HARTLAND–It was fitting that, after both sides had kept the other in check all night, that a defensive play would be the difference in Hartland 14-7 win over Brighton on the Eagles homecoming Friday night.
It came midway through the third quarter, when backup Brighton quarterback Cameron Tullar was intercepted by Hartland defensive back Brett Borseth, who ran untouched 50 yards to the end zone for the deciding score.
Asked what went through his mind, his answer was as to the point as his run was.
“Just that we were up 14-7 in a big game,” he said.
The win was the third in a row for Hartland (4-2 overall, 3-1 KLAA West), who moved into a three-way tie for first in the division and saw their chances of returning to the Lakes Conference championship game much improved as well.
For Brighton (5-1, 3-1), it was the first loss of the season, compounded by the loss of quarterback Grant Dunatchik. He injured his lower left leg on a running play late in the first quarter and was seen on crutches after the game.
But Tullar impressed, going 12-for-22 with two interceptions and a touchdown.
“A new quarterback, and you never would have known it,” Hartland coach Brian Savage said. “He did a phenomenal job. He looked like he could be a starter for sure, no problem.”
“He came out and was pretty brave out there,” Brighton coach Brian Lemons said. “He came out and was a warrior.”
The defenses were relentless on both sides, with neither team cracking the 200-yard mark on total offense.
Hartland quarterback Noah Marshall struggled for most of the game, completing just 3-of-9 passes for 49 yards and starting the second half on the bench.
But he got going down the stretch, finishing with 95 yards rushing, including a 40-yarder around left end in the fourth quarter.
He also started the scoring with a 38-yard strike to Grant Prinzing with 2:59 left in the first quarter.
“Our defense did a great job,” Lemons said. “We had one breakdown, or it’s a shutout. I thought the Hartland team got some tough yards when they needed to, and we came up one score short in the end.”
Brighton came back with Joey Clifford, who rushed for 98 yards on 24 carries and caught four passes for 31 yards and the score that tied the game with 39 seconds left before halftime.
But the injury to Dunatchik had hurt the Bulldogs earlier in the quarter. Chad Rensi replaced Dunatchik as the holder on a field-goal attempt, but was forced to throw the ball after he struggled with a high snap.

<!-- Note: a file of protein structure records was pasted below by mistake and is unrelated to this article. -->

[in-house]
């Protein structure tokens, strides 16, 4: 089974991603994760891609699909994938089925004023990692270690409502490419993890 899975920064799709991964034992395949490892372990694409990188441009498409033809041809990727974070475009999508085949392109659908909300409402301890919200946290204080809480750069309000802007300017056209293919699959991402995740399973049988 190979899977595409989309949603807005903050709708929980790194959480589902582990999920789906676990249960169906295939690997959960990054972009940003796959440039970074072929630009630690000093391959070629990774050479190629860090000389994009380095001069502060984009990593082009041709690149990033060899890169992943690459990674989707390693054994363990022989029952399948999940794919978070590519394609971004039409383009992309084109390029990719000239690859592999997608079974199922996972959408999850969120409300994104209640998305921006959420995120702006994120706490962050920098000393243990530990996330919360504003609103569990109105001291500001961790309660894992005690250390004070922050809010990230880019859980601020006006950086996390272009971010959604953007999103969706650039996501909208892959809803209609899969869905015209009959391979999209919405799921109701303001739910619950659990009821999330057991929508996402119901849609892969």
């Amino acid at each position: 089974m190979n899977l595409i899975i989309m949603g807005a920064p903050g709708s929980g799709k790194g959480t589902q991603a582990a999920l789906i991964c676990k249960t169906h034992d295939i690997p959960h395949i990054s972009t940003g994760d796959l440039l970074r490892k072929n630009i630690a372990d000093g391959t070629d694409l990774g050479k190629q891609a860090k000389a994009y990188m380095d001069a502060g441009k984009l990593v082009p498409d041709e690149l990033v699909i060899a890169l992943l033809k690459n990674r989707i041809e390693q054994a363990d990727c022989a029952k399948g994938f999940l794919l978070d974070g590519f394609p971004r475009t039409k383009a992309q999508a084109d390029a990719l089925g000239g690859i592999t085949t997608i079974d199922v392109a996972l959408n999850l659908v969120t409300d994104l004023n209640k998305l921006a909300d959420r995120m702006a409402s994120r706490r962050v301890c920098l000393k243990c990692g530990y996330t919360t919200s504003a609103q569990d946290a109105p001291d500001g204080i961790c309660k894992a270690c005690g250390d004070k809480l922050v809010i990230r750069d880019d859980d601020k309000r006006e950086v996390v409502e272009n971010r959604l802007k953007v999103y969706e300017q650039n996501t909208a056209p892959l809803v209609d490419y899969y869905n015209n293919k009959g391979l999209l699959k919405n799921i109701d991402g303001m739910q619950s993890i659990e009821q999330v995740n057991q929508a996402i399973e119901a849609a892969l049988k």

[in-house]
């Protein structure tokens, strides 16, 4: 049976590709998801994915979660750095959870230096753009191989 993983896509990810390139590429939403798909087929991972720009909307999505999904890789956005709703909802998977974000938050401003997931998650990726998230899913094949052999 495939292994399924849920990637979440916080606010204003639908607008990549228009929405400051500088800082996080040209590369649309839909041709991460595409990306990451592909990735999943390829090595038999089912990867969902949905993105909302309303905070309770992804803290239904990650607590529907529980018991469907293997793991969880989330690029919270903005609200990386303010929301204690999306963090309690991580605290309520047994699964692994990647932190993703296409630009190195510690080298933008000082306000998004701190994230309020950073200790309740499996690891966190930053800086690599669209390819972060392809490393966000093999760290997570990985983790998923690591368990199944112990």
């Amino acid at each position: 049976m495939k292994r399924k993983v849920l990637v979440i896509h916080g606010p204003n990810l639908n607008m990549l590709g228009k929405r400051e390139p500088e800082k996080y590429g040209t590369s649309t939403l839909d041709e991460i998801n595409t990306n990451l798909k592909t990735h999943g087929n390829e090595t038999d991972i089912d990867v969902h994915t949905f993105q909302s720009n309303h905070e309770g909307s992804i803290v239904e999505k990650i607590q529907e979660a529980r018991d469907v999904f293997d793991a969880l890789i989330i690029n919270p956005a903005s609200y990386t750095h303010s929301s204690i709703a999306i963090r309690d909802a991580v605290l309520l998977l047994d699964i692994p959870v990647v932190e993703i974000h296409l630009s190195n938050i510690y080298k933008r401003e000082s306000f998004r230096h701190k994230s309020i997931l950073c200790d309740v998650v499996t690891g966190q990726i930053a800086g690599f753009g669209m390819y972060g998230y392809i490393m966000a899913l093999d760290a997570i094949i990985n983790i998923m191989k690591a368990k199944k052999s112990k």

Clifford averaged four yards per carry, including an 18-yarder, his longest of the night. The Eagles kept him contained for long stretches.
“Their linebackers flowed very well,” Clifford said. “Both of them, (Alex) Vydick and (Aaron) Laird. They were both flowing well to the ball and they disrupted the running game.”
Laird, holding a blown-up baby photo of himself after the game, agreed.
“We were swimming to the ball every single play,” he said. “We were looking at their linemen and ours and who was getting to the second level. We made some adjustments to that and it really benefited us.”
Then, in the fourth quarter, Marshall started to get some headway.
“When we spread them out (on defense), we saw we had a little mismatch, a 2-on-1,” he said. “We had to block a linebacker, and once we did, it was a good adjustment.”
Marshall left to get stitches for a cut sustained after his 40-yard run, a memento of getting a win on homecoming.
“This shows a lot about our team and its character,” he said. “We were down at 1-2 and to come back with three wins in a row, then win at homecoming, it means there’s a lot to come in the next few weeks.”
The same goes for Brighton, and it’s not out of the realm of possibility to consider the teams meet again in the playoffs.
“We battled through some adversity when Dunatchik got hurt,” Clifford dsaid. “I’m proud of our team for not giving up and playing well. We didn’t play our best, but we showed heart and never stopped trying to win. I was proud of our team and Tullar, too.”
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